If you’re done with an old dishwasher and are happy to get rid of it, you usually don’t think that is going to give you any more trouble. But trouble it can give you if you’re not careful.
The origin of the problem
Many people, when they plan to replace appliances that no longer work, don’t get rid of them right away. They let them stay where they are a couple of weeks while they research the new models out there. They put off getting rid of the old unit because they don’t want to see a big hole where it used to be, and also because it’s a chore. In case of a dishwasher, this can be a problematic choice.
What would you usually do to shut down a dishwasher?
If you want to turn a dishwasher off once and for all, you would probably turn off the circuit breaker that supplies power to it, turn off the water, and leave the door open for a few hours for everything in sight to dry properly. You’d think you covered everything, shut the door, and go on with your life.
Therein lies the problem
When you decide to stop using a dishwasher, you’ll need to wash dishes t by hand in the sink. Of course, when you do this, you will sometimes need to contend with sink clogs, especially if you don’t have a garbage disposal unit in there. The problem is that the dishwasher and the sink usually share a common drain. When something clogs the drain, water can back up into the dishwasher that you’ve shut down.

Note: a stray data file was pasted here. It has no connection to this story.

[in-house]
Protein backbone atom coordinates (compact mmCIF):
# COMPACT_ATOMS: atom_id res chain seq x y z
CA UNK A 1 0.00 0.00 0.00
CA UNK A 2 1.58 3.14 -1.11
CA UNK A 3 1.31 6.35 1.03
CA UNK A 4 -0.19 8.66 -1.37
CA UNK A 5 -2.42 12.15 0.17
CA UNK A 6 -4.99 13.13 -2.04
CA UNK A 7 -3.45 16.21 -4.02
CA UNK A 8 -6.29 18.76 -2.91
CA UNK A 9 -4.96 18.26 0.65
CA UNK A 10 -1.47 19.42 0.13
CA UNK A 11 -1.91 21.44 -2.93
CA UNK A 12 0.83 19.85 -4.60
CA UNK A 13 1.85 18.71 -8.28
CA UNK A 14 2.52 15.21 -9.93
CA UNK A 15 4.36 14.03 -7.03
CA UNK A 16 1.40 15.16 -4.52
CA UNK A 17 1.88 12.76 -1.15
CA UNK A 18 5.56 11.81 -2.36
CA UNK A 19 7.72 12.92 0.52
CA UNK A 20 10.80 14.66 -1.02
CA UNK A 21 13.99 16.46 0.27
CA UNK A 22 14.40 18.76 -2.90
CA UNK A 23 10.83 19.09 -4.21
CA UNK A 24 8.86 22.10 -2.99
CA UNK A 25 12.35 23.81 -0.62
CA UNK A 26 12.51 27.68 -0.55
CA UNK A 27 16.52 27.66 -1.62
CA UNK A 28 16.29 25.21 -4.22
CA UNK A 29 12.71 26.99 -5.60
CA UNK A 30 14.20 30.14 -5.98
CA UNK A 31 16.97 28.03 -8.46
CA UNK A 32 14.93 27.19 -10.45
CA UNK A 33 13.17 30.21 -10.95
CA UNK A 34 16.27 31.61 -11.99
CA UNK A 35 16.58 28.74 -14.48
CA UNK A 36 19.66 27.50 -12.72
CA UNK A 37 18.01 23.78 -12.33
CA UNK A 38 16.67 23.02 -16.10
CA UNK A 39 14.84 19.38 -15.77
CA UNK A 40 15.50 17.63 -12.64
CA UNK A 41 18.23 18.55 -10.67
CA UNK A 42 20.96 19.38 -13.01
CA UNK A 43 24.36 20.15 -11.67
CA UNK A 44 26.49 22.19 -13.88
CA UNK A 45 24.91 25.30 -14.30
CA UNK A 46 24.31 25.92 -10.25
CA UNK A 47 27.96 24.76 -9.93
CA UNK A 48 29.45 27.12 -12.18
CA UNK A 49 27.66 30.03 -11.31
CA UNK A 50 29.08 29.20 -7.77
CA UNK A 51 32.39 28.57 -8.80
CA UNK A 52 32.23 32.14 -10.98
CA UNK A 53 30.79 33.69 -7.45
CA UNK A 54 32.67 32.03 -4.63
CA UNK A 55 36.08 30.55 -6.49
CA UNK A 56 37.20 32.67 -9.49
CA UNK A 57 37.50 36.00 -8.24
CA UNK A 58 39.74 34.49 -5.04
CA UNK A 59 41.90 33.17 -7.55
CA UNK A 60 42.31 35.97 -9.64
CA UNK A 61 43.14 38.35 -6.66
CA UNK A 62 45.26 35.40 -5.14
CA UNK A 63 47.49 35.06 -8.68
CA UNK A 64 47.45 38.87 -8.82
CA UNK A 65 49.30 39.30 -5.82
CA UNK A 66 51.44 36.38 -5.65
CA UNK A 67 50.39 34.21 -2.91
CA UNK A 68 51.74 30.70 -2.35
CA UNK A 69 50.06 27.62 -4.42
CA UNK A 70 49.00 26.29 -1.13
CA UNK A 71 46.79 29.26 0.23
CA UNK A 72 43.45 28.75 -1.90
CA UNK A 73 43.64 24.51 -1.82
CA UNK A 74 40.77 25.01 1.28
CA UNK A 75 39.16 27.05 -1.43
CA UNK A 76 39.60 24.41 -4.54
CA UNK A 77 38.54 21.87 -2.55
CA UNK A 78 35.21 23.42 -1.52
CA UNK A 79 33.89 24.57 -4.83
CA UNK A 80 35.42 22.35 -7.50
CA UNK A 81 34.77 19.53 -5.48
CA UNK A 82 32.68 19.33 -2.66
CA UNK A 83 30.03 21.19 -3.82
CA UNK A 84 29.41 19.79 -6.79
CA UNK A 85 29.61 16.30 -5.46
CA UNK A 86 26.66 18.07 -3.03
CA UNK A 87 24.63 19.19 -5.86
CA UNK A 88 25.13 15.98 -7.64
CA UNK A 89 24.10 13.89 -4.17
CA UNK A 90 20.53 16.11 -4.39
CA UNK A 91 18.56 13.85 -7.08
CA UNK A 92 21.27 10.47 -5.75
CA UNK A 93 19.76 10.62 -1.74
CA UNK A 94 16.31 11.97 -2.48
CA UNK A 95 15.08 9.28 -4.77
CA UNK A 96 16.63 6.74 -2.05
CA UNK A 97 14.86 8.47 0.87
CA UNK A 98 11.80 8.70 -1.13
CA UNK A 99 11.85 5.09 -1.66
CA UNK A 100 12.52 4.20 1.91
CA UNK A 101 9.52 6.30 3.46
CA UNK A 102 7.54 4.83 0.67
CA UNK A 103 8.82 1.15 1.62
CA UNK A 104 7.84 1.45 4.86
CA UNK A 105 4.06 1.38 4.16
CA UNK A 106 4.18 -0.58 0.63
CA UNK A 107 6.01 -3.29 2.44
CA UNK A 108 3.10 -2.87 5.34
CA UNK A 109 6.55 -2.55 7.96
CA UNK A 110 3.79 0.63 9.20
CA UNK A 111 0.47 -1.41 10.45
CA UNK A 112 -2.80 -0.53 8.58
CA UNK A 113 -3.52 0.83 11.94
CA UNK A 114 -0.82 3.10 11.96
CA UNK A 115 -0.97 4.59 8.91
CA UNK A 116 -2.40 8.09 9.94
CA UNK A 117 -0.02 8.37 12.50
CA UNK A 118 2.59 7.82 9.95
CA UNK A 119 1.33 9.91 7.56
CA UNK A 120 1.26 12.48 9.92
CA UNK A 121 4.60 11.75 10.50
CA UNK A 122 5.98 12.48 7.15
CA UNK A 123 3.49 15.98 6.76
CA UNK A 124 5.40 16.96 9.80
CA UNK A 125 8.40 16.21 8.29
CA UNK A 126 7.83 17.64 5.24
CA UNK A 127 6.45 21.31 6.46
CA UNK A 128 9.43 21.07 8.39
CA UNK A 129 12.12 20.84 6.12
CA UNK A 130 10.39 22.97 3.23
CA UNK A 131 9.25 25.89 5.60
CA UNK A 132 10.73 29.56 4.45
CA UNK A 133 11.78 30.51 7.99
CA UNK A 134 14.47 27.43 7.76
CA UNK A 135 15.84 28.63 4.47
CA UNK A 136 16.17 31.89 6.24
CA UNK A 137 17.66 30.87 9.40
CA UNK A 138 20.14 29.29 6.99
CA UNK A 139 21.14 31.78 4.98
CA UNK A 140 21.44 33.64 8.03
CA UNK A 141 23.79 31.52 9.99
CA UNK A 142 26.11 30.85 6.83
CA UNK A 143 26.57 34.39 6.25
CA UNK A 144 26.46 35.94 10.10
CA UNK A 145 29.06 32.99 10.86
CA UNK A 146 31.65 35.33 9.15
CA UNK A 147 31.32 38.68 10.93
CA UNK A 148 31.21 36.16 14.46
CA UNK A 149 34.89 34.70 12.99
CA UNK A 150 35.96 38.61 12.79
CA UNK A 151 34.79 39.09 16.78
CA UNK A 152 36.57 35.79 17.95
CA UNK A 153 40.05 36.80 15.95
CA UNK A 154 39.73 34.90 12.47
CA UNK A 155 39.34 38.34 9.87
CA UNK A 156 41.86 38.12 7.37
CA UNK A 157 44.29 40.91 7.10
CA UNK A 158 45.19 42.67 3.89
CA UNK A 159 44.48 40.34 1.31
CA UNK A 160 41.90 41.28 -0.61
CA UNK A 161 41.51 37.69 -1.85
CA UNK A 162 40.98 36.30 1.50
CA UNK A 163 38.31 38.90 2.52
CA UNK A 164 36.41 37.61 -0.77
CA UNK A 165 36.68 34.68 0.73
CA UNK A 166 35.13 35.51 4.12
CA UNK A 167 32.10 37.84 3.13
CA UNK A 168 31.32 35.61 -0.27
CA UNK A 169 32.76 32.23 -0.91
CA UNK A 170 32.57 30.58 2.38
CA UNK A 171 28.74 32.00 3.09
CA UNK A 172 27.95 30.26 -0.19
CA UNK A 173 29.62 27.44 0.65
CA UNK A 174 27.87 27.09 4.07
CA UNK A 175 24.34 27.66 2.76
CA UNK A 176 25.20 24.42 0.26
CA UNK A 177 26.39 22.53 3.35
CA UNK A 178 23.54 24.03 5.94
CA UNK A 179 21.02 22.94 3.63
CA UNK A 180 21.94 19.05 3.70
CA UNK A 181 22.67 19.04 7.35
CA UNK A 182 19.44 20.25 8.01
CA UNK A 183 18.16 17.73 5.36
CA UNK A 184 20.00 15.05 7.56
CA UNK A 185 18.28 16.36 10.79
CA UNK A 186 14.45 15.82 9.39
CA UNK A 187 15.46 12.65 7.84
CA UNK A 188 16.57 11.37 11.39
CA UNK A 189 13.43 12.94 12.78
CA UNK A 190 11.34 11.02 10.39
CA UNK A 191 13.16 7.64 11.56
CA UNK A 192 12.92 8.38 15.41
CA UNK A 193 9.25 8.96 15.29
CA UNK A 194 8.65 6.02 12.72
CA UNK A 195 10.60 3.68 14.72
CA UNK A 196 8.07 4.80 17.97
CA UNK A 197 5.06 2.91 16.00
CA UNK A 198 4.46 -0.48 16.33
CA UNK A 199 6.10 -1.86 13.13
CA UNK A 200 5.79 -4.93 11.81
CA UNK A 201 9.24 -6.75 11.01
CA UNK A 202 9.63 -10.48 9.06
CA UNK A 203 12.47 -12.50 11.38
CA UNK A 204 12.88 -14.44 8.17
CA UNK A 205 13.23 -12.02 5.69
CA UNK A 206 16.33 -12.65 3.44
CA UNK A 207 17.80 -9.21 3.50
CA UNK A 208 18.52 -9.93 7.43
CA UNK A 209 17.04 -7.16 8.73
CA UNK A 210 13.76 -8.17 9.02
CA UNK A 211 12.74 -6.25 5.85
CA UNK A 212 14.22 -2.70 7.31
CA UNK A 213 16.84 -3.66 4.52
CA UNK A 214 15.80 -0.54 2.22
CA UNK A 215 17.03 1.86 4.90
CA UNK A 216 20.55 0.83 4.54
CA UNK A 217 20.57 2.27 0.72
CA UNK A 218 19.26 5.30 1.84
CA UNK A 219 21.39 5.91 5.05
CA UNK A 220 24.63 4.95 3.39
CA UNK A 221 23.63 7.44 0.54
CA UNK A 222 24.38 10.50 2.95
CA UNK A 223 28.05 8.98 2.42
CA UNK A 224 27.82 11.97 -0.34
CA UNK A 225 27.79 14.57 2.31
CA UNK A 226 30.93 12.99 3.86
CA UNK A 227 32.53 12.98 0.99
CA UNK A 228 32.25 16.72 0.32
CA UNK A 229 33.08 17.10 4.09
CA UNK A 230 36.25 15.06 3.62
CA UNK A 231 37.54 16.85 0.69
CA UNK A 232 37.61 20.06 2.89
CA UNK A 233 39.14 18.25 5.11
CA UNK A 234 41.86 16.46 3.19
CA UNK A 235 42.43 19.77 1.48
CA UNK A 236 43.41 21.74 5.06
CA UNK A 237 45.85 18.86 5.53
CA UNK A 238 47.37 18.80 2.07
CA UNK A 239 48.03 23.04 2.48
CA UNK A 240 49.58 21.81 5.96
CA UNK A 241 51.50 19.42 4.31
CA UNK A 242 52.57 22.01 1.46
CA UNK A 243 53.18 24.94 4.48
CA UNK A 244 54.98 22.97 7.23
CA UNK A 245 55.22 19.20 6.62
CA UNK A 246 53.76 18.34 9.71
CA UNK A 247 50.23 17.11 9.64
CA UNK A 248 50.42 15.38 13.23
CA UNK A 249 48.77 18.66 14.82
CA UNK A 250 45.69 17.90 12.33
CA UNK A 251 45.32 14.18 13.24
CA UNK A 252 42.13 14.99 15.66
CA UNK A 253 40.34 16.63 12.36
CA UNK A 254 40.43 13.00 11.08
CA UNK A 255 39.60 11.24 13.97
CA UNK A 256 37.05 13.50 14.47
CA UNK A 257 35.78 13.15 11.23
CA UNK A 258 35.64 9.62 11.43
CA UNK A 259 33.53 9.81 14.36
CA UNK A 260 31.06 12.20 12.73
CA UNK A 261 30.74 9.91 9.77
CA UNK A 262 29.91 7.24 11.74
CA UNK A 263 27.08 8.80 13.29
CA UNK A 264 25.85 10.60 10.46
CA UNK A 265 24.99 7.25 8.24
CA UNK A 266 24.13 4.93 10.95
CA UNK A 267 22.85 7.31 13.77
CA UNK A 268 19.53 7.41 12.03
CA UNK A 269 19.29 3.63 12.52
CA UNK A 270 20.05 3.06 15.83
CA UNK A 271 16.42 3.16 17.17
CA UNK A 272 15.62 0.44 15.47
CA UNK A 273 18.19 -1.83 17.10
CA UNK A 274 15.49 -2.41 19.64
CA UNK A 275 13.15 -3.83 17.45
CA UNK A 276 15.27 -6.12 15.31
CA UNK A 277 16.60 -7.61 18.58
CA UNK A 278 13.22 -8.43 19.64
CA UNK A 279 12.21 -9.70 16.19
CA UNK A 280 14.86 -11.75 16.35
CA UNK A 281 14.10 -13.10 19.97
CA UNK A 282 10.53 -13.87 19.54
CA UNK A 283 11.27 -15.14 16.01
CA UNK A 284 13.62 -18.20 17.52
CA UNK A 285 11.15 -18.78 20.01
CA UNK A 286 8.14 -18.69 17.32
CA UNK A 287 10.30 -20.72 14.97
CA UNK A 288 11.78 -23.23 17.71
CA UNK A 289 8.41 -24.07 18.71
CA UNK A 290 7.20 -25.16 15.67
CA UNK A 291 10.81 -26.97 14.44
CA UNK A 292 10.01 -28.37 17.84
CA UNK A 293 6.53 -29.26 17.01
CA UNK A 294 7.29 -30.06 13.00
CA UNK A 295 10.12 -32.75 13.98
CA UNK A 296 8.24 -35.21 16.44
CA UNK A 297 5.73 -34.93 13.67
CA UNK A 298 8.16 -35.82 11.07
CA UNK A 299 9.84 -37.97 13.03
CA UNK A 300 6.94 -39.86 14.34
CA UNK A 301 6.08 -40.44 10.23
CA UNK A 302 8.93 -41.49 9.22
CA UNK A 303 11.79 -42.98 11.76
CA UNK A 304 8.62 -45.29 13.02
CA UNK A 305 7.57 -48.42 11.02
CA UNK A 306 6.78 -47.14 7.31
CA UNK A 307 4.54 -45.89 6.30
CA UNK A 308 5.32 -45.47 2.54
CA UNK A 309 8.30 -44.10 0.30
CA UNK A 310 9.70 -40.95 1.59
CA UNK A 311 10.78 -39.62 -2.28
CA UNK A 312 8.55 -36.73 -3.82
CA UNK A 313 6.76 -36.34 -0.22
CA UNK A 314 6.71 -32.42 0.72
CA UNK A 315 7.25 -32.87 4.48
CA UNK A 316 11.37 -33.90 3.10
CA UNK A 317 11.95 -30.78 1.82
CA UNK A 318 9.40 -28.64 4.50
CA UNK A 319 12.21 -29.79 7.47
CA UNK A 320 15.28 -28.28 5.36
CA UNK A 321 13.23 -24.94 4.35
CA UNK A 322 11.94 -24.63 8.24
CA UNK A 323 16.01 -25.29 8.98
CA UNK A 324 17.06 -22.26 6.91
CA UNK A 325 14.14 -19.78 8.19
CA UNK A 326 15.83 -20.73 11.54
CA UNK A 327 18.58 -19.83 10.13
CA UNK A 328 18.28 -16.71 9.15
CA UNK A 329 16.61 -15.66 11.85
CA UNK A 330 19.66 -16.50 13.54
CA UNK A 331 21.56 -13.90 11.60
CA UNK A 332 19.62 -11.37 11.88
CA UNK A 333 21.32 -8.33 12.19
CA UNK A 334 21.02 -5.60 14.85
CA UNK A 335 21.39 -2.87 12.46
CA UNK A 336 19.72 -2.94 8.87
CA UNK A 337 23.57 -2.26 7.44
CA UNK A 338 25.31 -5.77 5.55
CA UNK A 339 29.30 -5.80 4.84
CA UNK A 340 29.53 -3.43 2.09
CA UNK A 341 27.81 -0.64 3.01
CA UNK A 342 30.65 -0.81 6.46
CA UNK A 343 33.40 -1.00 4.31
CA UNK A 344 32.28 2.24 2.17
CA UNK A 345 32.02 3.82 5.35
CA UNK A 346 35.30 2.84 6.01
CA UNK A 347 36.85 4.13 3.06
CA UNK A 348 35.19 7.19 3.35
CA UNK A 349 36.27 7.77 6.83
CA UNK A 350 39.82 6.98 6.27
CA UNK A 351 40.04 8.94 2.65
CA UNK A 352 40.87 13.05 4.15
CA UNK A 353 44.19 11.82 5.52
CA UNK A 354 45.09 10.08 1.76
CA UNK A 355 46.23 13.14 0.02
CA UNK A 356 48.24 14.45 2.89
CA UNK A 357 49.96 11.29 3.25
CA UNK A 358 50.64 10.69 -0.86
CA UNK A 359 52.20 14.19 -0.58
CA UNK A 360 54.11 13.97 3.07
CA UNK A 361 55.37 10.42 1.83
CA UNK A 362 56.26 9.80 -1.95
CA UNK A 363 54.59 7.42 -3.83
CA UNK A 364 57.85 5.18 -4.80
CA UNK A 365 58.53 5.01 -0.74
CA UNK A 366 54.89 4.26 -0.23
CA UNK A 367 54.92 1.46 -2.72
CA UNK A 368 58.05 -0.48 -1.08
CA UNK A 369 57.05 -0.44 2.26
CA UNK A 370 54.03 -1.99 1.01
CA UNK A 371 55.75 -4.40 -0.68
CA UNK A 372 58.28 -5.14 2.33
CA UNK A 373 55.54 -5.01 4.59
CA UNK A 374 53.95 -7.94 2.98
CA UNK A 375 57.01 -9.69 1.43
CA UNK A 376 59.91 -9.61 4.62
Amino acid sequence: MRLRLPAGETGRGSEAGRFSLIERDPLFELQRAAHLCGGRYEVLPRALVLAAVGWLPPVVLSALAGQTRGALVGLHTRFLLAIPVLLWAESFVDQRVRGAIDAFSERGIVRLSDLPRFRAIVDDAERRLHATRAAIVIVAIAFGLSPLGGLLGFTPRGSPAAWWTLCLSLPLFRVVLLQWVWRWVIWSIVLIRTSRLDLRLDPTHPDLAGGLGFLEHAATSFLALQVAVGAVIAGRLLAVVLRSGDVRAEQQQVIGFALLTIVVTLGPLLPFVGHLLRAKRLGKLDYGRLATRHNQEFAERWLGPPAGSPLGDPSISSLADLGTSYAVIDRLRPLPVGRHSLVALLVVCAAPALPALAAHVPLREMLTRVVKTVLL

It can get nasty
A dishwasher is meant to hold a lot of water without letting any of it leak out. For this reason, all the waste water that backs up into which will remain nicely sealed inside for a while. One day, when it’s turned truly putrid, it will begin to leak. That’s when you’ll have a situation on your hands.
What do you do now?
If your dishwasher’s drain pump is still functional, you can run it and get rid of the swamp water within. If it isn’t functional, though, you’ll need to improvise.
You might consider getting a wet vacuum cleaner and sucking the water out through the dishwasher’s drain. You might also consider simply pulling the whole dishwasher out, and kicking it out of the house.
The moral of the story
If you plan to stop using a dishwasher, you want to either get rid of it right away, or disconnect it from the drain. Otherwise, you’ll have a nasty job on your hands, and/or a big bill from a dishwasher repair tech.